There’s been a lot going on in the industry since we last covered the Data Security Lifecycle, and it’s been far too long since the previous post. Today we’ll finish off our discussion of the controls technologies, and in our next post we’ll discuss supportive technologies, like Identity and Access Management and network encryption, that don’t fit neatly into the lifecycle itself. Since it’s been a while, here are links to the rest of the series:

The Data Security Lifecycle
Create and Store Technologies
Use and Share Technologies

The final two phases, Archive and Destroy, involve fewer technologies; making this one of the shorter posts. I’m sure at least a few of you will appreciate the brevity.



Encryption: As data migrates to archived storage, especially tape and other removable media, the risk of exposure through physical loss increases. In most cases losing a copy of data doesn’t result in any disclosure, but since you can’t definitively confirm that the data is safe you have to act as if it has been disclosed. This often leads to breach disclosures or other regulatory and reputation consequences.

Inline Tape Encryption: An inline network appliance to automatically compress and encrypt data as it is transferred to a tape drive or library. Solutions currently exist for fiber channel, iSCSI, and TCP/IP, with support for all major tape protocols. Support for mainframe protocols may be possible with virtual tape adapters. Best suited for quickly encrypting existing infrastructure.
Tape Drive Encryption: Hardware encryption built into the tape drive, sometimes requiring use of special tapes. Key management is typically more difficult than when using an inline appliance, mostly due to weak vendor offerings. Users state a strong preference for drive encryption in the long term, and key management is expected to improve over time, especially with the adoption of interoperability standards.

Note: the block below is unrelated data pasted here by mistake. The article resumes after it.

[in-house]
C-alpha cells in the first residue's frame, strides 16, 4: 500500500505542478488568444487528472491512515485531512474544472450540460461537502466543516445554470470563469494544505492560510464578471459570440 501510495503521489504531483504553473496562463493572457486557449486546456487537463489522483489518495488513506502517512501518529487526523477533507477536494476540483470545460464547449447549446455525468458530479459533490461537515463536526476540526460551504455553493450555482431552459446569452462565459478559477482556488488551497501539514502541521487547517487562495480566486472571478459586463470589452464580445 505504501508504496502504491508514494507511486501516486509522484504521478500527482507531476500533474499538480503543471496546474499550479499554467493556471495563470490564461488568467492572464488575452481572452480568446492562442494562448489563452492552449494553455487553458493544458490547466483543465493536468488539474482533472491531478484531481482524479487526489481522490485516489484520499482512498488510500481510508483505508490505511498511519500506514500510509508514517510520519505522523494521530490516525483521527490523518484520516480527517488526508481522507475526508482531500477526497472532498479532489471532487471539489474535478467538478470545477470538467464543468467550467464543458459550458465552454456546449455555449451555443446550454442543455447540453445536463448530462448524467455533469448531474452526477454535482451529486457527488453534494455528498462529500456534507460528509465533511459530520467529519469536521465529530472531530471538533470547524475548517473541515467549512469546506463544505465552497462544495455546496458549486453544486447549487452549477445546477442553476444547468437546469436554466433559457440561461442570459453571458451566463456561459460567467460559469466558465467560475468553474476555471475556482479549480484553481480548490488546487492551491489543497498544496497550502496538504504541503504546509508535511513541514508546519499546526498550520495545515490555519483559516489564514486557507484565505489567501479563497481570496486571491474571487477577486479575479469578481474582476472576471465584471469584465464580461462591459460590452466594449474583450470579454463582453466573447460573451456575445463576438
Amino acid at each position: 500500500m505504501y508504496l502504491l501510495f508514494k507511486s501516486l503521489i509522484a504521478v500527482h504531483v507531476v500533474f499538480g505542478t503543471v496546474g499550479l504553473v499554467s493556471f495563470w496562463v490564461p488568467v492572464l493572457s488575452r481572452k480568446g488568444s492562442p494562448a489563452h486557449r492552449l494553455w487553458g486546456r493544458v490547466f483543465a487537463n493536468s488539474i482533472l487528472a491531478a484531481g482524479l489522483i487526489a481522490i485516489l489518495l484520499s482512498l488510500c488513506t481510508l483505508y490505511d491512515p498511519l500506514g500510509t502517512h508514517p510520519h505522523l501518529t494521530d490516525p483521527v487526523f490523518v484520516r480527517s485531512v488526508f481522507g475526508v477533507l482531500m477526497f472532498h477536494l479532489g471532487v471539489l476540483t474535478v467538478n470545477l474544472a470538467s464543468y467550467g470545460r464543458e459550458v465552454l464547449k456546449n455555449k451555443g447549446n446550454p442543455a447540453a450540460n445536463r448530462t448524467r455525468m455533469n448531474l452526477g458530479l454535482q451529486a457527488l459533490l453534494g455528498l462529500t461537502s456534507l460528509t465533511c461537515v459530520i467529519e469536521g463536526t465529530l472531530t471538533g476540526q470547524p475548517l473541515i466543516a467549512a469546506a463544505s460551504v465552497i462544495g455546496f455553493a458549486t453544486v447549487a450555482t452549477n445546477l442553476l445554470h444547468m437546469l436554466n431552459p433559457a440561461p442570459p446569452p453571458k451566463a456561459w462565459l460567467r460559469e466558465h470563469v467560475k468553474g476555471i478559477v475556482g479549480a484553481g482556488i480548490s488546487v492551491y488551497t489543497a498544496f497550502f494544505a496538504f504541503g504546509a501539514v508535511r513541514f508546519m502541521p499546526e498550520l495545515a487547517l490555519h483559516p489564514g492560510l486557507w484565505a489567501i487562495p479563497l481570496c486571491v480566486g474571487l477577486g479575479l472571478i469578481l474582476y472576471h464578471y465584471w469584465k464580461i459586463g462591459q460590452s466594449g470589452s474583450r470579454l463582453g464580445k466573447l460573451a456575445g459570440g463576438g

Backup Software Encryption: Software encryption built into the backup tool. Performance is significantly worse than when using hardware encryption, but for lower-volume backups (especially in distributed environments) it’s often sufficient. Users are advised to be careful when choosing this option to make sure they can effectively retain and manage keys over the life of the tapes.
Mainframe Tape Encryption- Hardware Accelerated: Some mainframes are able to use hardware crytographic accelerator cards in combination with tape encryption software. This eliminates the need for adapters or encrypted drives when creating mainframe tapes. Accelerator card support is included as an option in backup software from multiple vendors, often obviating the need to additional encryption software.
Third-Party Software Encryption: Third-party encryption software designed to work with one or more backup software packages. Some products offer performance that exceeds that of encryption built into backup software, with superior key management, or support for multiple backup packages in a heterogenous environment.
Inline SAN/NAS Encryption: An inline network appliance or feature of a SAN controller to encrypt all data moving to mass storage. Protects against physical loss of drives when SAN or NAS is used for archival storage, but does not offer separation of duties nor protection from network and software attacks.
Hard Drive Encryption (Drive Level): When hard drives are used for archival storage, drive level encryption may protect data from physical loss. As with inline SAN/NAS encryption it does not protect against network or software level attacks. Requires external key management.